A part of the Apparatus, called the Designer, crawls under our skin before we know that it writes our fate, our beliefs. It writes our values in unintelligible longhand. It uses harrows to engrave into our flesh about how we must behave and believe. It imposes its program, unlike our popular, trendy tattoos that mark our skin in a superficial technique. It brainwashes us before we have time to pick and chose our preferences and thoughts.

The new commandant "would find it impossible to alter any part of the old system, at least for many years to come."

Powerful people, elites, craft the Designer carefully much like persuasion of the oldest, classical rhetoric. Here in America this Designer started as soon as the British aristocrats and the nascent bourgeoisie first put foot on the New World. By the time of Kafka, the Designer--propaganda--became more precise, more effective in manufacturing public consent. Kafka's contemporaries like Edward Bernays and Walter Lippmann made a science of successful propaganda as an overwhelming source of power. The Apparatus can persuade us that even the war in Iraq and Afghanistan is a fight for our own freedoms and rights. Since then the raw power, the Apparatus, refines by subtle and sophisticated market categories, enabling a divide-and-conquer approach, a breaking up the citizens into small, manageable subgroups.

Most of us go along with the sweet-smelling, sugar-coated lies that the Designer conjures up for the benefit of those in power. Kafka's stories deal with personal freedom while facing a world of conform. Kafka's world swelled in conformity during WWI, Austrian-Hungary Empire when Sigmund Freud, Friedrich Nietzsche and other writers dealt with nascent fascism in Europe, "special measures were necessary here, and that military procedures had to be adhered to throughout," the officer said.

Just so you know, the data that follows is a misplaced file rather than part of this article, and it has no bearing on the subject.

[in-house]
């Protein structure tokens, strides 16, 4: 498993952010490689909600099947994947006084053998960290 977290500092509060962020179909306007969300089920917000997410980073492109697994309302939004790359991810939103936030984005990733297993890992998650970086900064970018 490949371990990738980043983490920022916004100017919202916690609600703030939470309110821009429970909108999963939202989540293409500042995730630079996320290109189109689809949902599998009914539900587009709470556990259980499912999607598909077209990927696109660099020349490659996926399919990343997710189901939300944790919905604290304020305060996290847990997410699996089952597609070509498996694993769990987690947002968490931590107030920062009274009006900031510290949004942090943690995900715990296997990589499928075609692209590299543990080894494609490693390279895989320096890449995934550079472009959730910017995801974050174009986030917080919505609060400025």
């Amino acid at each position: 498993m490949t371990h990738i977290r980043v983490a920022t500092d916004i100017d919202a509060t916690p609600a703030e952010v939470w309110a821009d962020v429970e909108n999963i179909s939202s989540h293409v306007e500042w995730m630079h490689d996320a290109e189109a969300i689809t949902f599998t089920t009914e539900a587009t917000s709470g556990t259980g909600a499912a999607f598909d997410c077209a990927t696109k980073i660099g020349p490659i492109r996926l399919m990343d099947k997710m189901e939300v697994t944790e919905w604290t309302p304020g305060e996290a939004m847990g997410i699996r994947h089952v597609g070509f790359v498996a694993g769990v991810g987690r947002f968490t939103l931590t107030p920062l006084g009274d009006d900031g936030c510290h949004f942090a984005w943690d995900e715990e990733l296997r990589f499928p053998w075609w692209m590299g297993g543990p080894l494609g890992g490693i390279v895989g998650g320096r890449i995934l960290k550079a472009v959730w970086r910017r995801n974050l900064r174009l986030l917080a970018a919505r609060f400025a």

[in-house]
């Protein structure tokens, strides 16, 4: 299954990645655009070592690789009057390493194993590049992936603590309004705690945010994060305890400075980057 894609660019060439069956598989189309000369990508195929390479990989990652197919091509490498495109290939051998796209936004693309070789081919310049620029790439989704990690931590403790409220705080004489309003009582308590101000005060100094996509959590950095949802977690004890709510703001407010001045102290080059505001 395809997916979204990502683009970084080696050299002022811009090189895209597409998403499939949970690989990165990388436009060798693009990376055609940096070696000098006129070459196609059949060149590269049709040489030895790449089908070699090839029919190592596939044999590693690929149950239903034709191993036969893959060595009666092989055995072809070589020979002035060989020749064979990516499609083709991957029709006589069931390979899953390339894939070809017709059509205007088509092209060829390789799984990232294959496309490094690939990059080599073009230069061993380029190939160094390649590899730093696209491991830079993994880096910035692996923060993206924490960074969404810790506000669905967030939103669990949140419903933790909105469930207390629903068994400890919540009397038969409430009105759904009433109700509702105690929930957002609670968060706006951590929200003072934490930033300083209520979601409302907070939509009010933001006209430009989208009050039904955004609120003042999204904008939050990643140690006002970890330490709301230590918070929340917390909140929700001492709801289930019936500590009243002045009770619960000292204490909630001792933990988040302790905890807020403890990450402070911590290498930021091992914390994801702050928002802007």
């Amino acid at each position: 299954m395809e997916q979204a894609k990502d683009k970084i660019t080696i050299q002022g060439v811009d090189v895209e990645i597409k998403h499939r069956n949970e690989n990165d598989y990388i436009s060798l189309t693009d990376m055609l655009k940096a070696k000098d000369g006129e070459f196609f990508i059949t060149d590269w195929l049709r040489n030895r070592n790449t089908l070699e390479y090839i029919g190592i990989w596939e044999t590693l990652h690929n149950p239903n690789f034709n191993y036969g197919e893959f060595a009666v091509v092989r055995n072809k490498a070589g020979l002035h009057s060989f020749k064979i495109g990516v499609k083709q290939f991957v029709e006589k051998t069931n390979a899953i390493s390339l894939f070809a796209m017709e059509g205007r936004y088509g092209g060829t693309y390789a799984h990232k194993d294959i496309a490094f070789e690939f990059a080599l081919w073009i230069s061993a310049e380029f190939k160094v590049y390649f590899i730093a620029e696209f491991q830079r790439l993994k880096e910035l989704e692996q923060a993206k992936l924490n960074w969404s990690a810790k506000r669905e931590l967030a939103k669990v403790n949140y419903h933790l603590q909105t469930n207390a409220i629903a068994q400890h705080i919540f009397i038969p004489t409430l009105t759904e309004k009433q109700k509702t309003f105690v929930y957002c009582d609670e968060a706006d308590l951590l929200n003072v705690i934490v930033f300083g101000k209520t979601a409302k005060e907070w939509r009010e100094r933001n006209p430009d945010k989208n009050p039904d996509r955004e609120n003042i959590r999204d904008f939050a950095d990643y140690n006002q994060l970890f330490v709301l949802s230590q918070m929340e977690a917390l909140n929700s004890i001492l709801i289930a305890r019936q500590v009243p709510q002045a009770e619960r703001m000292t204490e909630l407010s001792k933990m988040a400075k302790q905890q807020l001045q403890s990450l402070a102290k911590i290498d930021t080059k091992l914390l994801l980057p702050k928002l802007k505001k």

And we now see in the U.S. where a corporate, inverted totalitarianism takes control and owns the government. As a metaphor, the Apparatus can represent various types of control. The elites in the U.S. can pay millions of dollars to buy advertisements for certain candidates in the same way they market a breakfast cereal or a cell-phone.

Most of Kafka's novels and stories center on personal freedom as it does in The Penal Colony. Kafka parses freedoms into various dichotomies: the Officer vs. the Soldier, powerful class vs. dominated class, enlightenment vs. ignorance, living by default vs. living originally, guilt vs. innocence, orthodox vs. personal spirituality, and so forth.

If you have not yet read any of Kafka's stories, The Penal Colony serves as an introduction to a world-shuddering fiction. There is much to consider in the twisted plot.